Woman posting closed sign in business window due to Covid
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A California senior living community is blaming the pandemic in announcing the end of its assisted living services after 60 years.

Atascadero Christian Home, which operates as Atascadero Christian Community, announced last week that it will close its assisted living operations in June. The move will affect 29 residents and 40 staff members, according to the San Luis Obispo Tribune

An industry in crisis

The closure highlights the senior living industry’s continuing staffing challenges, along with cost increases for food, labor and insurance — challenges worsened by the pandemic. 

S&P Global Market Intelligence data confirmed that staffing shortages and pandemic fears have stressed the healthcare sector, which has been one of the leading industries to experience bankruptcies so far in 2022.

Citing almost 50 senior living community bond delinquencies recovered over the past two years, Moody’s Investors Service recently concluded that senior living was “the most poorly positioned sector to withstand the pandemic.”

Argentum has estimated that the senior living industry has amassed more than $30 billion in losses over the course of the pandemic due to expenses related to increased wages, personal protective equipment and infection control. Yet assisted living has received only one-twelfth of the relief that skilled nursing facilities have received. 

The American Health Care Association / National Center for Assisted Living, the American Seniors Housing Association, LeadingAge, Argentum and AMDA–The Society for Post-Acute and Long-Term Care Medicine, all have said that without additional support, providers are at risk of having to scale back services or close their doors.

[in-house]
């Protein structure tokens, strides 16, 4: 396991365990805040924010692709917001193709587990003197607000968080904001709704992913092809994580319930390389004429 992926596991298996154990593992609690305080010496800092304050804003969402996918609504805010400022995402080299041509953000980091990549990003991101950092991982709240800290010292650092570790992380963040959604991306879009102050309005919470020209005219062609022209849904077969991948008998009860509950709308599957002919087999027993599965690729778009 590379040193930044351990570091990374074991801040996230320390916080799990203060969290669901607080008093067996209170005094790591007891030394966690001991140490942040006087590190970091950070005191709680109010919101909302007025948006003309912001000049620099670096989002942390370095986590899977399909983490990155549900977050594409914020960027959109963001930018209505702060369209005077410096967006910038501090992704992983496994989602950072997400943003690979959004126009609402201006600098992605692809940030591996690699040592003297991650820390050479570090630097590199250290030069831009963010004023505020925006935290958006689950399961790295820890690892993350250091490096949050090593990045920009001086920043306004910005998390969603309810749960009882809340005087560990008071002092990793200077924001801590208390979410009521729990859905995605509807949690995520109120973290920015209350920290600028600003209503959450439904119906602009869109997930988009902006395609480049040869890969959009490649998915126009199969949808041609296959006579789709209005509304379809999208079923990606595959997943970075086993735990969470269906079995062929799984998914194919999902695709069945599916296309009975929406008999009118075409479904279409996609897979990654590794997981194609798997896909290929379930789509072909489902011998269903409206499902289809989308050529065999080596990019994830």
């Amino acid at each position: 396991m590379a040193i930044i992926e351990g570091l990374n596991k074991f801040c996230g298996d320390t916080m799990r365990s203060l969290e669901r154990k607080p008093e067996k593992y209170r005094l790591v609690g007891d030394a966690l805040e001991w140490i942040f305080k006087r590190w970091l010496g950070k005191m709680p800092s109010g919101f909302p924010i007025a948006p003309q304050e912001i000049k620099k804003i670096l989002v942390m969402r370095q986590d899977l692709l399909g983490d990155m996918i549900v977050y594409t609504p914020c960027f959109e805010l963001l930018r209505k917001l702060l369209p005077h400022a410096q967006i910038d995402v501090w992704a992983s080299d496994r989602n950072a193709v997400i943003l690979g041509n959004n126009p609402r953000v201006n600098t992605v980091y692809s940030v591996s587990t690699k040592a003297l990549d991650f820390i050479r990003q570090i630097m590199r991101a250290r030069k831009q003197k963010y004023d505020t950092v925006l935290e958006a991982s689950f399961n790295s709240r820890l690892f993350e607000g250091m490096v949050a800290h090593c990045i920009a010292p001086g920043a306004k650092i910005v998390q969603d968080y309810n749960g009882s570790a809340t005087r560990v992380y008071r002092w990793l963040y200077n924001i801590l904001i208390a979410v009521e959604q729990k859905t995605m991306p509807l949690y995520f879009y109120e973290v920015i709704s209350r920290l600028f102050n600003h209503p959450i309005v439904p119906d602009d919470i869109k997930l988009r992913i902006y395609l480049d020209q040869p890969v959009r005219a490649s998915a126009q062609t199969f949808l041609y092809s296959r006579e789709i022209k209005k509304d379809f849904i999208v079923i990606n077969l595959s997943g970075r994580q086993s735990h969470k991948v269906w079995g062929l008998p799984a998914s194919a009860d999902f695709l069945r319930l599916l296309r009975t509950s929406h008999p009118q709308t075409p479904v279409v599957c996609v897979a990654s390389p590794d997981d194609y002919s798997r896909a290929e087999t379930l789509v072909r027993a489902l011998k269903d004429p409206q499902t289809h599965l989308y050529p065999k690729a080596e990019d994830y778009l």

The California story

Atascadero Christian Home will discontinue assisted living services by June 20, according to the news outlet. The community indicated that it was working to place residents in other communities. The operator will continue to offer independent living services.

“We’re in grief around here,” CEO Gary Taylor told the news outlet. “It is a sad day, and we want to make sure that those people that are residents here that are going to be relocated are relocated well.”

Despite pay raises, staffing levels at the assisted living community “have dwindled over the past few years, while the coronavirus pandemic increased costs for food, labor and insurance,” according to a news release announcing the cessation of the community’s assisted living services. 

“The advent of COVID, along with increased operational costs, has made it even more difficult, and it has become clear to us that we cannot continue operations,” the release stated. “These facts made financial sustainability impossible.”

The president of the Atascadero Christian Community board of trustees sent a letter to the California Community Care Licensing Division informing the agency of the end of its assisted living services after struggling with profitability for several years, according to the news outlet.